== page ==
Prostate cancer (CaP), an adenocarcinoma of the prostate, is the most common cancer in American males over the age of 55 and the second cause of cancer-related mortality. The current diagnosis of prostate cancer is based on the measurements of serum prostate-specific antigen (PSA) levels. Unfortunately, serum PSA values are not able to distinguish benign prostatic hypertrophy (benign hypertrophy of the prostate gland (BPH)) from malignancy. Moreover, over 16% of all men that develop CaP have normal serum PSA levels with low velocity (the rate of PSA change over time). In addition, a digital rectal examination is not an objective test, and a prostate biopsy is an invasive procedure. Moreover, both examinations are not usually done by a general medical practitioner (GP) during annual medical assessments. Hence, there is a clear need for a simple assay that general medical practitioners can use for identifying high-risk males for further assessment of suspected CaP.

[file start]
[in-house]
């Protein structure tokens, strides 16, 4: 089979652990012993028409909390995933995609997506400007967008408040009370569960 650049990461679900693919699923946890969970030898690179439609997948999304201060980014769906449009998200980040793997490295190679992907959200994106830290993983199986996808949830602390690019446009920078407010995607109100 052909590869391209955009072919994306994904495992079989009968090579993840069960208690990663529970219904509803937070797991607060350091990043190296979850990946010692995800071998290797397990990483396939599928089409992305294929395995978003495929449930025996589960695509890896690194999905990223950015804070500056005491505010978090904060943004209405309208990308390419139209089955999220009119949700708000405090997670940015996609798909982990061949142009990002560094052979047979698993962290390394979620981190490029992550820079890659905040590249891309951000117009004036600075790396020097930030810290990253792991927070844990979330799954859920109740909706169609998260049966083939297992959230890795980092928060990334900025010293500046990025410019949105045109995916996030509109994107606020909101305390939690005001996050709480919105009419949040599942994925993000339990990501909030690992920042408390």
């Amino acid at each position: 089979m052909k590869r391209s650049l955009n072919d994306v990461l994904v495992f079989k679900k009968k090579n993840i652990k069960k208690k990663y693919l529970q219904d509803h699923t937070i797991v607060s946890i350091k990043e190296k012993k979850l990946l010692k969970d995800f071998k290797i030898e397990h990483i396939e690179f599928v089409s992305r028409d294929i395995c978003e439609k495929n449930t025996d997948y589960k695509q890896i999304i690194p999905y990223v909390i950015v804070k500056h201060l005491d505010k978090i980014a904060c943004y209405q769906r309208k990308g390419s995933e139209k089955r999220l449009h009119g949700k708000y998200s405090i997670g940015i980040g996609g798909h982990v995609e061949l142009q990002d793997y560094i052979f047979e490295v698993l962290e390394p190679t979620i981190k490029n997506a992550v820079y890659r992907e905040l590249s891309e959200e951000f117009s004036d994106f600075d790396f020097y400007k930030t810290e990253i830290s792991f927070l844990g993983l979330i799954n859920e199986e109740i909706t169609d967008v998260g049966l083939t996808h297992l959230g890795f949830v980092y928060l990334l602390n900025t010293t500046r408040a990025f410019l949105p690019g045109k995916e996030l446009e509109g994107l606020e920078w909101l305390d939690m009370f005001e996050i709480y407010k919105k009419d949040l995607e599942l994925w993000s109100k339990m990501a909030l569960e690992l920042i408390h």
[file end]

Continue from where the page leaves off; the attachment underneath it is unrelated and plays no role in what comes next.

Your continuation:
CCL2 is a key chemokine that drives the pathogenesis of prostate cancer (Loberg et al, 2007; Izhak et al 2009). The results of our studies clearly show that more than 80% of men with newly diagnosed CaP, but not those with benign hypertrophy of the prostate gland (BPH) or healthy males, have a markedly elevated serum titer of CCL2 antibodies, and that the development of these antibodies is selective for the malignant stage, even in PSAlow subjects (Izhak et al 2010; Wildbaum, Friedman, Stein and Karin, unpublished data). Therefore, we suggest adding this assay to the existing diagnostic methods will assist the general medical practitioners for giving priority to high-risk CaP candidates for further urological examinations. Moreover, this assay may assist urologists in identifying high-risk candidates for intensive follow-up treatment and management.